Background to aerial thermal studies
To help to see which buildings in Peterborough have
high heat losses through their roofs an Aerial Thermal Survey was
done in early March 2009 by Blue Sky International on behalf of
Peterborough City Council.
The aeroplane typically flies at a height of 2000 feet and makes
a series of overlapping passes over the area to be surveyed. The
aircraft is fitted with satellite navigation equipment to prevent
drifting, which would lead to 'holes' appearing in the map where
areas have been missed. Aerial thermography can only be undertaken
on a cold, clear, cloudless night during the winter months and at
least two hours after sunset to minimise the effects of the daytime
sunshine and to ensure that most properties are heated to a
A special digital camera is used that is sensitive to the
different levels of infra-red light that is given off by objects.
Different temperatures give off different frequencies of Infra-red
light, the frequencies are converted to 255 different shades from
black through to white. The digital images were taken as strips
when the plane flew over Peterborough, Blue Sky then joined the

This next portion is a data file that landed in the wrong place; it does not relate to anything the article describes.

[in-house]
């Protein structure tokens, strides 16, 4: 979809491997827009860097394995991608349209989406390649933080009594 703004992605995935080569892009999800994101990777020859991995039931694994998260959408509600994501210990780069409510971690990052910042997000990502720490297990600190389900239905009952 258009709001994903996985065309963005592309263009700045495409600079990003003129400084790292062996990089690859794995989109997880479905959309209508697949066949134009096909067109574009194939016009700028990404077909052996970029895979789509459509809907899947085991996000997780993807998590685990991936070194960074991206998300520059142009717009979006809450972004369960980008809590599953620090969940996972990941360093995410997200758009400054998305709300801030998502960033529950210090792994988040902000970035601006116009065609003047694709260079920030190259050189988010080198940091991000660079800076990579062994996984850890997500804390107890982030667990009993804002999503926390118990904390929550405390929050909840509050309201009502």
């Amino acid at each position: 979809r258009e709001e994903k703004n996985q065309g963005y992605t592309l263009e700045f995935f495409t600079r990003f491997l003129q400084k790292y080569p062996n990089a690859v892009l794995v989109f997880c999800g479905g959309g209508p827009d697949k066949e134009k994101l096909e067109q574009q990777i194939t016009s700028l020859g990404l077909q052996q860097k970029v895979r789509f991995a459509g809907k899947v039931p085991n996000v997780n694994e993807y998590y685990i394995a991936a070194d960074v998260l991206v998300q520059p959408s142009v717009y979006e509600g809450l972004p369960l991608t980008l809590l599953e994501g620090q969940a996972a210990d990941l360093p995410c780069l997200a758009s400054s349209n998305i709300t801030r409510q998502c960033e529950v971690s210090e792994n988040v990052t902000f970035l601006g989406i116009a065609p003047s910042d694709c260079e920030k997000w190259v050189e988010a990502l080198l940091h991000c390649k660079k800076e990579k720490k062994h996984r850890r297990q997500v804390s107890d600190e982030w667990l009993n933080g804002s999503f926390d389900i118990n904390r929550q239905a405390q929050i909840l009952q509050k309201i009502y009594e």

strips together and manipulated them to coincide with an Ordnance
Survey Master Map file of Peterborough buildings.
The average pixel value for each polygon was therefore
automatically calculated to represent the average temperature of
each building roof. The pixel values for each roof were then sorted
into 8 classes, with an equal number of buildings in each class.
The hottest heat class was designated as being red and the coldest
heat class as blue, with intermediate classes being given colours
of red through blue.
It should be noted that the heat value colours do not represent
absolute temperatures; they are only intended to show the relative
temperatures, at the time of the survey, of the building roofs.
There will be false negatives, that is, buildings showing blue
or (colder) colours suggesting good levels of insulation, when in
fact the insulation is not good. This is most likely to occur where
a building is unoccupied or the occupiers are on holiday and there
is no heating on. There may also be false positives, where, for
example, a loft hatch has been left off and hot air has got into
the roof void and warmed it up.
Frequently asked questions
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The chronological series of manipulation of the thermal imagery
data down to house level.